We routinely represent individuals charged with moving violations or traffic infractions in Oregon and Washington. Often, our clients will be so angry at the overzealous police officer, the amount of the fine, or a combination of the two, that they decide “I don’t care how much it costs, I want my day in court!”
Our firm has been successful in negotiating these cases with either the citing police officer or the attorney for the jurisdiction who can make decisions regarding dismissal, reduced charge, diversion, etc.
Here’s what you should know in dealing with a moving violation charge and evaluating whether it’s worth it to “lawyer-up”:
- · Moving violations such as running a red light; speeding; failing to signal, etc are NOT crimes which means that the penalty cannot be jail. HOWEVER, if you ignore the information on the citation in terms of responding within the designated time frame, a bench warrant will likely be issued and you could be held in jail on the warrant. So read the citation carefully and if you are handling things on your own, make sure to respond within the designated response time.
- When the officer pulls you over, you are obligated to cooperate, provide your driver’s license and proof of insurance/registration but you ARE NOT obligated to provide statements which help the officer’s case. So if he or she says something like “do you know why I pulled you over?”, the answer should be “no” – the end. Don’t go in to a long sob story acknowledging that you messed up but…our experience has sadly been that unless you’re a very attractive woman, the sob story angle never works. Seriously. Ask one of your very attractive female friends if they’ve ever gotten out of a ticket and they will unanimously say yes.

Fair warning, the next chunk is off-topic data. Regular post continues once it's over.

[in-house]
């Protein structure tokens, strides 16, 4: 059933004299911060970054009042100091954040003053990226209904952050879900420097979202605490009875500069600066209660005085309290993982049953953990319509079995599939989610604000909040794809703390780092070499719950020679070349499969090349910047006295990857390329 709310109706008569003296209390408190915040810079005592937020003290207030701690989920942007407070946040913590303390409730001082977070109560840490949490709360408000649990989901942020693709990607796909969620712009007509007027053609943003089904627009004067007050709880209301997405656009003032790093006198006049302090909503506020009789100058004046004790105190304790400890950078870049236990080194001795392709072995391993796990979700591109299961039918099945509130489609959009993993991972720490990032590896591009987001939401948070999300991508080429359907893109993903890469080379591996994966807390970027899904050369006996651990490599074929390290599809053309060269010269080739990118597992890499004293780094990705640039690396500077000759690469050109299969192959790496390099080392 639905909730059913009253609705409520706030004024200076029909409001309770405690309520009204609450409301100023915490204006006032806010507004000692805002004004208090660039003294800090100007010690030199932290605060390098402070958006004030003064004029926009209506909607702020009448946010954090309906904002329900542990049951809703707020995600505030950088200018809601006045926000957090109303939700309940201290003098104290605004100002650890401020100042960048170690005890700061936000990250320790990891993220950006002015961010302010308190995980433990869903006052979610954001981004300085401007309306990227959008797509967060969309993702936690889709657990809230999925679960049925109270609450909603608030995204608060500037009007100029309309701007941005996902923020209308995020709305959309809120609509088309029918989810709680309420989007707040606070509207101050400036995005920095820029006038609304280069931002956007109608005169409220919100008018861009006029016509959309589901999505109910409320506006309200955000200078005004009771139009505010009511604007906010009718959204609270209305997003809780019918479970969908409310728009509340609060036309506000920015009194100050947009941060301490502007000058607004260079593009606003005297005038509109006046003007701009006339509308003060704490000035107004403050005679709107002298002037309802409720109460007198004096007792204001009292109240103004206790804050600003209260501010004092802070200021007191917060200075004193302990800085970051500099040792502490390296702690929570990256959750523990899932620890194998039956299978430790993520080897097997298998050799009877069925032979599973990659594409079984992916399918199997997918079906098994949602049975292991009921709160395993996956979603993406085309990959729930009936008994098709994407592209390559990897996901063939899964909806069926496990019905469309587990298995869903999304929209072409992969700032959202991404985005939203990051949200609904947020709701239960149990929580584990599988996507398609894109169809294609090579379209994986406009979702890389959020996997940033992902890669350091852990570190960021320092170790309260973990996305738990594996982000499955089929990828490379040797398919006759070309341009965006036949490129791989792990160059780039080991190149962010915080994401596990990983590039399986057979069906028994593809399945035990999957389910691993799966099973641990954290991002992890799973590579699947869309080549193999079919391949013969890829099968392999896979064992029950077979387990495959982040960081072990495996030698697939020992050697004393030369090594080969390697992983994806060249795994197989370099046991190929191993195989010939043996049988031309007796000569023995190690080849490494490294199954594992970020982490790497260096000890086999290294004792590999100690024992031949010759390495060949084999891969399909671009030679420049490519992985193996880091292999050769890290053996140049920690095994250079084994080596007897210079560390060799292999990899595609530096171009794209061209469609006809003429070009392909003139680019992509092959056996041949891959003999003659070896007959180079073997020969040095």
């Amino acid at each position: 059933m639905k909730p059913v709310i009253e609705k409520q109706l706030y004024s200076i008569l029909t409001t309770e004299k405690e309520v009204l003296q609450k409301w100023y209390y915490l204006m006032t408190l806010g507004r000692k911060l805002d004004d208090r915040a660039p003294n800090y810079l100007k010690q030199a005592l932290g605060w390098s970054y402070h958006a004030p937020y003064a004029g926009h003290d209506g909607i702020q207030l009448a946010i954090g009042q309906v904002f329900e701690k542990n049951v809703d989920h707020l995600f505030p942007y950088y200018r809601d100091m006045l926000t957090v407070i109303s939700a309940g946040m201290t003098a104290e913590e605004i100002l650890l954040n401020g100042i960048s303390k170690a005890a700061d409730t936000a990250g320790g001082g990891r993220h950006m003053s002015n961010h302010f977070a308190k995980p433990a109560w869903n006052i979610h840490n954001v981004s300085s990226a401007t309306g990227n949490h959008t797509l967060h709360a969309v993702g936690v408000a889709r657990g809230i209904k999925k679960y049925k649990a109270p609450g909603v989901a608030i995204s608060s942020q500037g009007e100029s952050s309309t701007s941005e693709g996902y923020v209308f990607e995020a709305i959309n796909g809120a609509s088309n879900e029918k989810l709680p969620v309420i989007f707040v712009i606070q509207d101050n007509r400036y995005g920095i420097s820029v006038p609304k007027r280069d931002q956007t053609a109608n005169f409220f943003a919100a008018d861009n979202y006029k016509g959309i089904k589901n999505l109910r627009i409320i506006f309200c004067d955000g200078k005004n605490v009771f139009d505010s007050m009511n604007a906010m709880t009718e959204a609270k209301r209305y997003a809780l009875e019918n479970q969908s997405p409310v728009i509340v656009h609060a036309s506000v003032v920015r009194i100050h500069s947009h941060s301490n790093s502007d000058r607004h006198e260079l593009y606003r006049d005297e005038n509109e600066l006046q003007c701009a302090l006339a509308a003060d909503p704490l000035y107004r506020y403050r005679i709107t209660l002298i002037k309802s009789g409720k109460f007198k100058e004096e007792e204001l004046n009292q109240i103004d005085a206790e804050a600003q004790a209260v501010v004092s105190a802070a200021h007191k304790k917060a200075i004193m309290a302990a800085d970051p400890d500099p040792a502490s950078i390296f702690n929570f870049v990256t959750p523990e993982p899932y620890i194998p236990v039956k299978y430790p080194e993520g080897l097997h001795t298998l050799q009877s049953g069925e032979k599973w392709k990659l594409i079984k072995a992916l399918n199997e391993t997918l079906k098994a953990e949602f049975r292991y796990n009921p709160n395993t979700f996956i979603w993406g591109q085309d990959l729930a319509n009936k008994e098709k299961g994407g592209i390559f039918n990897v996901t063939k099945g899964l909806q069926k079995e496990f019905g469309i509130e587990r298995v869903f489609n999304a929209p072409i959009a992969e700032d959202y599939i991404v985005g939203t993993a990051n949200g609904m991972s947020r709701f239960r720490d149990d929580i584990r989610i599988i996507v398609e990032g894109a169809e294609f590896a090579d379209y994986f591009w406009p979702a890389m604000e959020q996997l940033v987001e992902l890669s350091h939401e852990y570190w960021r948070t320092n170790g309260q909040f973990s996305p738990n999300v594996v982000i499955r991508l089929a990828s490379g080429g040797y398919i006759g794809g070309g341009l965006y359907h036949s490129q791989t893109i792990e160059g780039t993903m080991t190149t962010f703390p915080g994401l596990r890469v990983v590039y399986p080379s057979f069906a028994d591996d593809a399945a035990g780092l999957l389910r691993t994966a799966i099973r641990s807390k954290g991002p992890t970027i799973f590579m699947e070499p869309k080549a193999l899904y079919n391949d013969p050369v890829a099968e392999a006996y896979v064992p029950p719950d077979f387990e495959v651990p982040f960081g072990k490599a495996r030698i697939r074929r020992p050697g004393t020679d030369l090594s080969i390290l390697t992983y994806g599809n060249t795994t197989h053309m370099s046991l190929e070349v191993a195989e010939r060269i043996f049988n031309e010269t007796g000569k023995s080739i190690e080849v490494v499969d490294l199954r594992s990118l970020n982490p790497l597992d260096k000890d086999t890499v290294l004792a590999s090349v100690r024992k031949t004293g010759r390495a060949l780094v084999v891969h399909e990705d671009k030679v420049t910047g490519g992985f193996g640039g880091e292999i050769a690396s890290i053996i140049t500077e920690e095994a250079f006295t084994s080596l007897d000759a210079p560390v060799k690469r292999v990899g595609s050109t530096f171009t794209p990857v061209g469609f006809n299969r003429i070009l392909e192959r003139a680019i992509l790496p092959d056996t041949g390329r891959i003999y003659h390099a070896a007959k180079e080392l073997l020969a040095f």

- If you are one of the said very attractive women, good for you for escaping the wrath of “the man”.
- · If you decide to hire a lawyer, do your homework: these cases are tricky and you should find someone who routinely handles traffic matters, is familiar with the traffic code and understands the tactical complexities of the jurisdiction bringing the citation against you. In other words, don’t hire Uncle Ralph, bankruptcy lawyer extraordinaire, to represent you in a traffic trial. Hire a lawyer who knows what they’re doing: an experienced defense attorney.
- · Every city/county has their own rules regarding traffic offenses. Some jurisdiction’s have diversion programs that will result in dismissal of the violation at the conclusion of a time period (usually one year). Other jurisdictions don’t have such programs so you or your attorney need to try to resolve the matter pretrial or go to trial, cross examine the police officer and fight. The other side has the burden of proof – not you. With weak cases, sometimes the best option is to challenge the citation in court and let the judge decide.
- · The rules are often different for individuals with commercial driver’s licenses. So if you have one, let your lawyer know right away
- · Finally, in Oregon if you get too many tickets within a certain period of time, the DMV will suspend your license. Really. They Will.
Whether or not to hire a lawyer to defend a moving violation is really case specific:
· Do you have a good case?
· What are the implications of a conviction?
· Do you have prior convictions?
· Does the jurisdiction have a history of negotiating/working things out with defense attorneys?
· Are you willing to spend the money on a lawyer with the understanding that you may end up getting convicted and being forced to also pay a substantial fine?
As we approach the holiday season, I will close by saying please do not drink and drive. But if you do, and you get charged with a DUI, give us a call…we can help.